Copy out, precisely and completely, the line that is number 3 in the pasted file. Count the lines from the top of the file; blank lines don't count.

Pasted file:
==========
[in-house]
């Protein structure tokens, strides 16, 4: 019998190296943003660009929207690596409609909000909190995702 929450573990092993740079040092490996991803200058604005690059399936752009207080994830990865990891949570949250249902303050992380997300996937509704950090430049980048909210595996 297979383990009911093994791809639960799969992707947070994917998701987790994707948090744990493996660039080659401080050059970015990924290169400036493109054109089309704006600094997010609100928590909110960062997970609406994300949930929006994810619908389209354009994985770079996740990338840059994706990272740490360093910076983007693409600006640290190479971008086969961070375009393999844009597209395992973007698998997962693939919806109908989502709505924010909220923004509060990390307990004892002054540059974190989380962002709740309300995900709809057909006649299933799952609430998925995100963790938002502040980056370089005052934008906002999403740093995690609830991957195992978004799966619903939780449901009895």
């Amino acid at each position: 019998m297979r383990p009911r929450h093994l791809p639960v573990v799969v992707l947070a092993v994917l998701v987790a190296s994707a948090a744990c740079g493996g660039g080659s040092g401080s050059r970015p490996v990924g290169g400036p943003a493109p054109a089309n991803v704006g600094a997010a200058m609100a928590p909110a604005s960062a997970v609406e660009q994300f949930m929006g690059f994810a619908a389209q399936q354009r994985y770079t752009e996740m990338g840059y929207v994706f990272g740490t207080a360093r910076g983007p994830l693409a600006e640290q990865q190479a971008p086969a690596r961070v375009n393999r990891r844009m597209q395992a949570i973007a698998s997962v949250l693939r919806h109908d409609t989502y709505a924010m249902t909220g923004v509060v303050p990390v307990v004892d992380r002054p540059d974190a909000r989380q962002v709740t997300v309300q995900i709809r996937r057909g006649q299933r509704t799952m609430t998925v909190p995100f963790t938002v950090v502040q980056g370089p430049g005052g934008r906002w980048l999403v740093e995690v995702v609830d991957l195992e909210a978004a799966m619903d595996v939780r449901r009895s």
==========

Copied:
């Amino acid at each position: 019998m297979r383990p009911r929450h093994l791809p639960v573990v799969v992707l947070a092993v994917l998701v987790a190296s994707a948090a744990c740079g493996g660039g080659s040092g401080s050059r970015p490996v990924g290169g400036p943003a493109p054109a089309n991803v704006g600094a997010a200058m609100a928590p909110a604005s960062a997970v609406e660009q994300f949930m929006g690059f994810a619908a389209q399936q354009r994985y770079t752009e996740m990338g840059y929207v994706f990272g740490t207080a360093r910076g983007p994830l693409a600006e640290q990865q190479a971008p086969a690596r961070v375009n393999r990891r844009m597209q395992a949570i973007a698998s997962v949250l693939r919806h109908d409609t989502y709505a924010m249902t909220g923004v509060v303050p990390v307990v004892d992380r002054p540059d974190a909000r989380q962002v709740t997300v309300q995900i709809r996937r057909g006649q299933r509704t799952m609430t998925v909190p995100f963790t938002v950090v502040q980056g370089p430049g005052g934008r906002w980048l999403v740093e995690v995702v609830d991957l195992e909210a978004a799966m619903d595996v939780r449901r009895s």